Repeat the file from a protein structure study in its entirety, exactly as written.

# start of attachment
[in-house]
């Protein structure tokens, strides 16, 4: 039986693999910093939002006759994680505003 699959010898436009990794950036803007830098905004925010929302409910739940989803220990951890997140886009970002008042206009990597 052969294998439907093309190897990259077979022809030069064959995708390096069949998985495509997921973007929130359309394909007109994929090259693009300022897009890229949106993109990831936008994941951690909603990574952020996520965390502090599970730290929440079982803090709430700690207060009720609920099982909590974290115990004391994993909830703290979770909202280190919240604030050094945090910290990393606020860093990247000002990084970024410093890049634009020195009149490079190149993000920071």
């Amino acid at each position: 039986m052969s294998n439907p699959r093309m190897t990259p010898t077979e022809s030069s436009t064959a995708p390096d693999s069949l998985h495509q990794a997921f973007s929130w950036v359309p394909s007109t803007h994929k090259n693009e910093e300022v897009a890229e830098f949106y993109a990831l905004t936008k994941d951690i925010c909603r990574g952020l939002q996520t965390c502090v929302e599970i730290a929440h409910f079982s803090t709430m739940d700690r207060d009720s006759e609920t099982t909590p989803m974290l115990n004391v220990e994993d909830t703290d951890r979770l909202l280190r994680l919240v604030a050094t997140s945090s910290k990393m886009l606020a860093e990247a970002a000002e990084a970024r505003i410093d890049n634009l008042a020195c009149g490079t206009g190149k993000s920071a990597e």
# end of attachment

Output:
[in-house]
């Protein structure tokens, strides 16, 4: 039986693999910093939002006759994680505003 699959010898436009990794950036803007830098905004925010929302409910739940989803220990951890997140886009970002008042206009990597 052969294998439907093309190897990259077979022809030069064959995708390096069949998985495509997921973007929130359309394909007109994929090259693009300022897009890229949106993109990831936008994941951690909603990574952020996520965390502090599970730290929440079982803090709430700690207060009720609920099982909590974290115990004391994993909830703290979770909202280190919240604030050094945090910290990393606020860093990247000002990084970024410093890049634009020195009149490079190149993000920071």
């Amino acid at each position: 039986m052969s294998n439907p699959r093309m190897t990259p010898t077979e022809s030069s436009t064959a995708p390096d693999s069949l998985h495509q990794a997921f973007s929130w950036v359309p394909s007109t803007h994929k090259n693009e910093e300022v897009a890229e830098f949106y993109a990831l905004t936008k994941d951690i925010c909603r990574g952020l939002q996520t965390c502090v929302e599970i730290a929440h409910f079982s803090t709430m739940d700690r207060d009720s006759e609920t099982t909590p989803m974290l115990n004391v220990e994993d909830t703290d951890r979770l909202l280190r994680l919240v604030a050094t997140s945090s910290k990393m886009l606020a860093e990247a970002a000002e990084a970024r505003i410093d890049n634009l008042a020195c009149g490079t206009g190149k993000s920071a990597e």